rs, he argued, devoted to the history of philosophy, that is to say, the minute study of all sorts of dreams and aberrations through the ages, surely there ought to be at least one to explain the formation and progress of our real knowledge? This wise suggestion, which still remains to be acted upon, was at first welcomed, according to Comte's own account, by Guizot's philosophic instinct, and then repulsed by his 'metaphysical rancour.'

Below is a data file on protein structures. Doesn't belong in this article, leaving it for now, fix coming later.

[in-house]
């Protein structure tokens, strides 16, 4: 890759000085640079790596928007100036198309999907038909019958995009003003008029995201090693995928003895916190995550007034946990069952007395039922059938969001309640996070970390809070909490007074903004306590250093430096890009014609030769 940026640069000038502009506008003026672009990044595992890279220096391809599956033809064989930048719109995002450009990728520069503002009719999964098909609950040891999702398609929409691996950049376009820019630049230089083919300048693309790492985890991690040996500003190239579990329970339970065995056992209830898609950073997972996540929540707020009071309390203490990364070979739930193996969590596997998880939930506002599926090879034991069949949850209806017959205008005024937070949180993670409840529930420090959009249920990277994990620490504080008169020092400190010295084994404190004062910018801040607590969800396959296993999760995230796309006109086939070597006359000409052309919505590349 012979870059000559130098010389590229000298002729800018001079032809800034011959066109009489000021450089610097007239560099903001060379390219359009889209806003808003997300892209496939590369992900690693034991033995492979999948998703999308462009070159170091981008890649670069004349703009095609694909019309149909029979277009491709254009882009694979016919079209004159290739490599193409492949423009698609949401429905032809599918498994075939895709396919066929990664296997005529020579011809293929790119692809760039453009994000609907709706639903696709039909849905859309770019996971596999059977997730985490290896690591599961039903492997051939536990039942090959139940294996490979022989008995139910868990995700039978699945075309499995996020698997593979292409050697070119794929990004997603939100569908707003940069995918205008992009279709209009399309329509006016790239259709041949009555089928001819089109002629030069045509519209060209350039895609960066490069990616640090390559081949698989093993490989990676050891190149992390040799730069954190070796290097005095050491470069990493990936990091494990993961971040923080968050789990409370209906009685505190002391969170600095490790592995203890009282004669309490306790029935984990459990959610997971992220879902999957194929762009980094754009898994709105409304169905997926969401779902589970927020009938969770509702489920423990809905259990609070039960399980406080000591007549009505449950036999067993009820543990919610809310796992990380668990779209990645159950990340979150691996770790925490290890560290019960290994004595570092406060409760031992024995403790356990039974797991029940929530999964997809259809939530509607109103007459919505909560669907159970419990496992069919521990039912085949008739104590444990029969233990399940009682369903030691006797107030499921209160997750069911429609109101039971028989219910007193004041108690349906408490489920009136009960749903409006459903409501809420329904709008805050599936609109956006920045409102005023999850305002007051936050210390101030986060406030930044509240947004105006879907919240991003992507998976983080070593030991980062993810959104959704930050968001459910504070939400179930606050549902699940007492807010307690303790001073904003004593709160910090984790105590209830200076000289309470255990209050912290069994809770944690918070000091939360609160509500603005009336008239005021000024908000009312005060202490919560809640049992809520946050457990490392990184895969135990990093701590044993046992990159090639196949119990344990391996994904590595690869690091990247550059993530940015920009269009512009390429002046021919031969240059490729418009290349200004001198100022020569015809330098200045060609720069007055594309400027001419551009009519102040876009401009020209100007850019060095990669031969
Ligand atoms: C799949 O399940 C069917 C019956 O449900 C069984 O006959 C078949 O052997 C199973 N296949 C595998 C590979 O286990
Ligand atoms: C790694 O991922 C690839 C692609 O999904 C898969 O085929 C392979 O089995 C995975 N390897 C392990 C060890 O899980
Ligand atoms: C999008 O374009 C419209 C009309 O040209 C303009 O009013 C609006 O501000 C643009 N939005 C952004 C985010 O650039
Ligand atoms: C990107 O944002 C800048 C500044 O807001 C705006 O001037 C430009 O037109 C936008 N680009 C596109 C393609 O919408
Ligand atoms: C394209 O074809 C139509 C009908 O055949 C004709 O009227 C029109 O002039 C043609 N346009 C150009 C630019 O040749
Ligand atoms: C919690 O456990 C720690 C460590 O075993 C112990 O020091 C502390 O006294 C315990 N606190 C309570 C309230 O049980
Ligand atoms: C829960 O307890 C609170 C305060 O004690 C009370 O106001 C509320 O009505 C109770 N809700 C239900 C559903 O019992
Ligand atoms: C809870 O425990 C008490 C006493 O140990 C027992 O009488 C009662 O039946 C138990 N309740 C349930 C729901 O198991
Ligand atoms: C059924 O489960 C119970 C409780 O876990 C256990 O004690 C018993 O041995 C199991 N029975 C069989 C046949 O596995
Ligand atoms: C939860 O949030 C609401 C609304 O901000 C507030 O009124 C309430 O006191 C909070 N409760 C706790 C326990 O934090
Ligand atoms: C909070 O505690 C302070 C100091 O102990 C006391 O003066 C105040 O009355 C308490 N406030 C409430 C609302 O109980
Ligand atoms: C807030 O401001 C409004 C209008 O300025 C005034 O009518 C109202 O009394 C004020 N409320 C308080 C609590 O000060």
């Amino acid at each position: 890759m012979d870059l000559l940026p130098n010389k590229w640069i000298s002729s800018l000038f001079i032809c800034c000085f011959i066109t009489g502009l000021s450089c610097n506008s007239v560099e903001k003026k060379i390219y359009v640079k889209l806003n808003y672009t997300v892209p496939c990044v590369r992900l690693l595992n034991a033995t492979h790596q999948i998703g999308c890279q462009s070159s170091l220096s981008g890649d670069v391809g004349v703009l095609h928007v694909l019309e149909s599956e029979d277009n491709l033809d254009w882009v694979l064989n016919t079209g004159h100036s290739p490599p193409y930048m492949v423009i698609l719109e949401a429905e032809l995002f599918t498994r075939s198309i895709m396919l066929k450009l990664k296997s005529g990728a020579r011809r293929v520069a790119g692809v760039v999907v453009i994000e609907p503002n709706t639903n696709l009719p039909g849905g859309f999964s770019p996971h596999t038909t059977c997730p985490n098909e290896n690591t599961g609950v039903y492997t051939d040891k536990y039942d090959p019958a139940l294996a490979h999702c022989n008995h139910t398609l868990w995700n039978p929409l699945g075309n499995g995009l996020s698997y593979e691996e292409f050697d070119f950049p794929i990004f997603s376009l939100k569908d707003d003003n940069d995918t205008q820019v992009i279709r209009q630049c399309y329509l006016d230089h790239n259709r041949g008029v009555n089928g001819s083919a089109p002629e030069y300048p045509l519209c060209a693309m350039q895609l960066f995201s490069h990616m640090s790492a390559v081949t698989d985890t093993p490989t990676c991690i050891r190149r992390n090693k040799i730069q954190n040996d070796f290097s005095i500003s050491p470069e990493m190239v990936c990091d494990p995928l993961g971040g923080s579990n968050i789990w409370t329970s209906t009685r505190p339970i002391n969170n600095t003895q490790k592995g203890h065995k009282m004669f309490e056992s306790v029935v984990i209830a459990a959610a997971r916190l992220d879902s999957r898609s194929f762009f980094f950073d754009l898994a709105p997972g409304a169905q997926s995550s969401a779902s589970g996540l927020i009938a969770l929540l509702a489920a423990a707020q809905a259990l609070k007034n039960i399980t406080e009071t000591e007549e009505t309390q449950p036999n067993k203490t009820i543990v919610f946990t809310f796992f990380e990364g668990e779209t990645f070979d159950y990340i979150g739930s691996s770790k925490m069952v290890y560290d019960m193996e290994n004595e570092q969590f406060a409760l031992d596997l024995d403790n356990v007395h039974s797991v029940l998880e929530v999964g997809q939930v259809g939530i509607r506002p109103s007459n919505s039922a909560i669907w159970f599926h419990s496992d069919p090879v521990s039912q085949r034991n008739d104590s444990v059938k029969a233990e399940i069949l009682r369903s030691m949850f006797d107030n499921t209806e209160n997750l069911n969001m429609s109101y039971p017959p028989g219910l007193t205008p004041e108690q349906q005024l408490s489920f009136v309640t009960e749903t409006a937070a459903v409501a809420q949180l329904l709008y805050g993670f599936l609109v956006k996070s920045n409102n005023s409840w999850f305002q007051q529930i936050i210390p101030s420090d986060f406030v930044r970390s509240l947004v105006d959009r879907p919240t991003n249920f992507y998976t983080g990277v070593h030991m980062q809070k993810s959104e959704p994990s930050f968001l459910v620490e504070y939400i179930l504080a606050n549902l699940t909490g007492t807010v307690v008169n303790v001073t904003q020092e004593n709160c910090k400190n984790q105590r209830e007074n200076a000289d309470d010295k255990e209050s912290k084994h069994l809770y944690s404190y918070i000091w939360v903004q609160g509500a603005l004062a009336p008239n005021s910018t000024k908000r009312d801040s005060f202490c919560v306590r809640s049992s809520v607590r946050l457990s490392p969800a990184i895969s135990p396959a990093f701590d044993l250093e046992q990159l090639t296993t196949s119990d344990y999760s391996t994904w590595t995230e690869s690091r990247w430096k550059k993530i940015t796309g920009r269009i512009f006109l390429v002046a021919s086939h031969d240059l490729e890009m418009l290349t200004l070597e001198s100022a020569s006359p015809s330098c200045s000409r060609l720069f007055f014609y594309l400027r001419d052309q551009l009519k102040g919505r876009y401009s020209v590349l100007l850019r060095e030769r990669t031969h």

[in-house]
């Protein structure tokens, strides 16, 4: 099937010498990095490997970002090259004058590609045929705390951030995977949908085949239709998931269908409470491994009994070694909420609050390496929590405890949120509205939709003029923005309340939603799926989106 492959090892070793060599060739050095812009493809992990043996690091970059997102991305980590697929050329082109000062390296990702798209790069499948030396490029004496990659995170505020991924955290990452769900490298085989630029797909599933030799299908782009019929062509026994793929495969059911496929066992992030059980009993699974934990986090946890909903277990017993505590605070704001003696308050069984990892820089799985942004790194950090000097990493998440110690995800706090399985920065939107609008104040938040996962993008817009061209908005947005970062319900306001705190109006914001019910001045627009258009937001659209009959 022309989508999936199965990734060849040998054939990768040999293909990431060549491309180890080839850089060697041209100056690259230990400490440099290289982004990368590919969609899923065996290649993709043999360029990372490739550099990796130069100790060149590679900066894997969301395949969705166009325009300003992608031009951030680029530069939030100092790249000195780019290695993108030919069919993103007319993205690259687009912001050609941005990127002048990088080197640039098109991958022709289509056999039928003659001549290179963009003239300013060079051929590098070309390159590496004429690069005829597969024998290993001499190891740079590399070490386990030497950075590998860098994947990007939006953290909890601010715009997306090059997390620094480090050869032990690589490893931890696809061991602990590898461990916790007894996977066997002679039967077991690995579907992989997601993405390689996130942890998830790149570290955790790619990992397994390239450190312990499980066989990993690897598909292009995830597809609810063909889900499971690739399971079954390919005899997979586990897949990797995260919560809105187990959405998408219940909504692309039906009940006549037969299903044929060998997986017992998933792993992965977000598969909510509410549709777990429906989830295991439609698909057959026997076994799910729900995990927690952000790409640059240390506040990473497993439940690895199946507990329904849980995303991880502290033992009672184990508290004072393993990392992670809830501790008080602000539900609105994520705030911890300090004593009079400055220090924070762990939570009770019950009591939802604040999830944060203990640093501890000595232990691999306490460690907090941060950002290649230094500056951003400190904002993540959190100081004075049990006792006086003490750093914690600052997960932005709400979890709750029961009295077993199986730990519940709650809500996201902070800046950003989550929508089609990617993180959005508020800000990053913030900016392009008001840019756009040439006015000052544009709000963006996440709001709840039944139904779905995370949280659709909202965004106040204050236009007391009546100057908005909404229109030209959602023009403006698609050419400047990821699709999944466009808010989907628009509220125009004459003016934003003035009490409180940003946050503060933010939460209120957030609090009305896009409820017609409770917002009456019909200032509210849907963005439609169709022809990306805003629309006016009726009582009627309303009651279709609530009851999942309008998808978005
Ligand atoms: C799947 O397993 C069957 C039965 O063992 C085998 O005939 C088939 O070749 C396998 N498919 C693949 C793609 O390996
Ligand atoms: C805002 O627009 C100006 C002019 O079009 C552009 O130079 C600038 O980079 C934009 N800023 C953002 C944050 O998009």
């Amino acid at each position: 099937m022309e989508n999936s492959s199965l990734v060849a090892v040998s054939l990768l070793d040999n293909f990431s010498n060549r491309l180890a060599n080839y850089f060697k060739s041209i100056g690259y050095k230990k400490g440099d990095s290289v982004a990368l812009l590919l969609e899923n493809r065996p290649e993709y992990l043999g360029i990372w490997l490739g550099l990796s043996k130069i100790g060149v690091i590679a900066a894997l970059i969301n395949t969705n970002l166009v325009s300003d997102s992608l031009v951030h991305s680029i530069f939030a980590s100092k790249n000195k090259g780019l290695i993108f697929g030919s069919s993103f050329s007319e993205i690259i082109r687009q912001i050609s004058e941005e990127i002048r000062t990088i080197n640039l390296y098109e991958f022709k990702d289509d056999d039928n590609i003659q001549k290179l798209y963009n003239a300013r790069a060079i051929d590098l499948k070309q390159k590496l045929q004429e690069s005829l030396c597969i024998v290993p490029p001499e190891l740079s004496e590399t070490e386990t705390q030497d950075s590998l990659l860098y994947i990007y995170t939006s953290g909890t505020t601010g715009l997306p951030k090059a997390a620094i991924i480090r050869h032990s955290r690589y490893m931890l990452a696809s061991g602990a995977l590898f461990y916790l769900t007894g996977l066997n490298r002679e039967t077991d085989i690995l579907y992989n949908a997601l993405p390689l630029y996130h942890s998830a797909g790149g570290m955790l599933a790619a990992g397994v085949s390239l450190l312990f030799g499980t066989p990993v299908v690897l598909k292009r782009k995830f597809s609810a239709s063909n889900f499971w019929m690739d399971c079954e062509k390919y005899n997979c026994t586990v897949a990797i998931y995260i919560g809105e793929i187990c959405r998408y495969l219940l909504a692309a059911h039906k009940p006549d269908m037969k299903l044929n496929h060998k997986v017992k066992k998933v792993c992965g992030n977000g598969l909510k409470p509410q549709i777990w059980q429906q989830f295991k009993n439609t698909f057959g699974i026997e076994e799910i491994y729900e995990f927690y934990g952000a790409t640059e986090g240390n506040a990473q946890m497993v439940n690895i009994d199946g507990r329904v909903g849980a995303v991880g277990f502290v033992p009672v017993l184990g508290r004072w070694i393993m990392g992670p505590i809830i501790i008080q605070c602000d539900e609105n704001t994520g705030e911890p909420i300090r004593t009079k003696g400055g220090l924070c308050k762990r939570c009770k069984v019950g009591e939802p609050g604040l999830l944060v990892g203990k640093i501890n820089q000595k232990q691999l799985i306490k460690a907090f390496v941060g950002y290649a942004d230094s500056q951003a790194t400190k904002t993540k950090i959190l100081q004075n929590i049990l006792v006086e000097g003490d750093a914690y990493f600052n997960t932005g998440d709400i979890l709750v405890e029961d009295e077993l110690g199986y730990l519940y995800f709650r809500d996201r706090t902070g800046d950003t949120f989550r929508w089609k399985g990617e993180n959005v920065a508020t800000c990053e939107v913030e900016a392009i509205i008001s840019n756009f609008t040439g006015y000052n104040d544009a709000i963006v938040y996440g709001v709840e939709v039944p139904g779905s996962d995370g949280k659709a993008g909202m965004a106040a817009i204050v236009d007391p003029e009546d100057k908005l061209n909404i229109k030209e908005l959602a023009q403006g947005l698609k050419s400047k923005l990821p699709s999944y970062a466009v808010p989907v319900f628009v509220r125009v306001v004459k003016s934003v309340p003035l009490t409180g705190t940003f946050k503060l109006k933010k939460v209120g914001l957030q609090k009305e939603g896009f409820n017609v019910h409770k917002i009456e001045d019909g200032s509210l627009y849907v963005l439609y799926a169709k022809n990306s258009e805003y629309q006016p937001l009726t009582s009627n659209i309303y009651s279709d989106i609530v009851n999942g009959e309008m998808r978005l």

Meanwhile Comte did his official work conscientiously, sorely as he grudged the time which it took from the execution of the great object of his thoughts. We cannot forbear to transcribe one delightful and touching trait in connection with this part of Comte's life. 'I hardly know if even to you,' he writes in the expansion of domestic confidence to his wife, 'I dare disclose the sweet and softened feeling that comes over me when I find a young man whose examination is thoroughly satisfactory. Yes, though you may smile, the emotion would easily stir me to tears if I we